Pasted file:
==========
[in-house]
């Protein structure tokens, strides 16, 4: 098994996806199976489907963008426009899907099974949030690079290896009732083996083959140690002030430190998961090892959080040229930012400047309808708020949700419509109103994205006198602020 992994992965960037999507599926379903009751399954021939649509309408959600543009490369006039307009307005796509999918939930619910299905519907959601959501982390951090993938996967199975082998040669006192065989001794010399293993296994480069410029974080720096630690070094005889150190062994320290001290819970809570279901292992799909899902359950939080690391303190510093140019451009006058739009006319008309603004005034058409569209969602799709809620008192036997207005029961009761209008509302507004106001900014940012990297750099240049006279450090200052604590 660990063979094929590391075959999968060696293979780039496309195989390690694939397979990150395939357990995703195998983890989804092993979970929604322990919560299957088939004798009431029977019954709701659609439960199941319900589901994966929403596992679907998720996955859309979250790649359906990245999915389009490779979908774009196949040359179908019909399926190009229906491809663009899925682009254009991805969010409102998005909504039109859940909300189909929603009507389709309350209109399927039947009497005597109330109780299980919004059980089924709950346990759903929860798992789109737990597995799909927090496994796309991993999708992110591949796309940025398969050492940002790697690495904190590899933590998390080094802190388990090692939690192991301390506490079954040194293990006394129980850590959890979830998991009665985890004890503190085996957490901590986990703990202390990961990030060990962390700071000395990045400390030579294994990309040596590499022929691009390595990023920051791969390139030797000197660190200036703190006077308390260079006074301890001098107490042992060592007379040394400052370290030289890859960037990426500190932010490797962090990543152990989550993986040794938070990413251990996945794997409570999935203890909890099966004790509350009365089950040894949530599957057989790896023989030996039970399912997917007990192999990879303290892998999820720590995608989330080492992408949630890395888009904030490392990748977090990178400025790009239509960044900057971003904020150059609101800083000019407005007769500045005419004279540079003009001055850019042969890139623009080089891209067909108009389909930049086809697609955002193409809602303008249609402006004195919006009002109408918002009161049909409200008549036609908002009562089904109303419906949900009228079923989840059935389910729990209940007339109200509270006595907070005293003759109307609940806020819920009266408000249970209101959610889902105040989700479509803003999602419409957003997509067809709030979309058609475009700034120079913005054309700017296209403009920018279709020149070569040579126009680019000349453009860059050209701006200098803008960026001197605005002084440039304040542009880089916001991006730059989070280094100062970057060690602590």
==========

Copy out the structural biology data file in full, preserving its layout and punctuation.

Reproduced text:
[in-house]
């Protein structure tokens, strides 16, 4: 098994996806199976489907963008426009899907099974949030690079290896009732083996083959140690002030430190998961090892959080040229930012400047309808708020949700419509109103994205006198602020 992994992965960037999507599926379903009751399954021939649509309408959600543009490369006039307009307005796509999918939930619910299905519907959601959501982390951090993938996967199975082998040669006192065989001794010399293993296994480069410029974080720096630690070094005889150190062994320290001290819970809570279901292992799909899902359950939080690391303190510093140019451009006058739009006319008309603004005034058409569209969602799709809620008192036997207005029961009761209008509302507004106001900014940012990297750099240049006279450090200052604590 660990063979094929590391075959999968060696293979780039496309195989390690694939397979990150395939357990995703195998983890989804092993979970929604322990919560299957088939004798009431029977019954709701659609439960199941319900589901994966929403596992679907998720996955859309979250790649359906990245999915389009490779979908774009196949040359179908019909399926190009229906491809663009899925682009254009991805969010409102998005909504039109859940909300189909929603009507389709309350209109399927039947009497005597109330109780299980919004059980089924709950346990759903929860798992789109737990597995799909927090496994796309991993999708992110591949796309940025398969050492940002790697690495904190590899933590998390080094802190388990090692939690192991301390506490079954040194293990006394129980850590959890979830998991009665985890004890503190085996957490901590986990703990202390990961990030060990962390700071000395990045400390030579294994990309040596590499022929691009390595990023920051791969390139030797000197660190200036703190006077308390260079006074301890001098107490042992060592007379040394400052370290030289890859960037990426500190932010490797962090990543152990989550993986040794938070990413251990996945794997409570999935203890909890099966004790509350009365089950040894949530599957057989790896023989030996039970399912997917007990192999990879303290892998999820720590995608989330080492992408949630890395888009904030490392990748977090990178400025790009239509960044900057971003904020150059609101800083000019407005007769500045005419004279540079003009001055850019042969890139623009080089891209067909108009389909930049086809697609955002193409809602303008249609402006004195919006009002109408918002009161049909409200008549036609908002009562089904109303419906949900009228079923989840059935389910729990209940007339109200509270006595907070005293003759109307609940806020819920009266408000249970209101959610889902105040989700479509803003999602419409957003997509067809709030979309058609475009700034120079913005054309700017296209403009920018279709020149070569040579126009680019000349453009860059050209701006200098803008960026001197605005002084440039304040542009880089916001991006730059989070280094100062970057060690602590």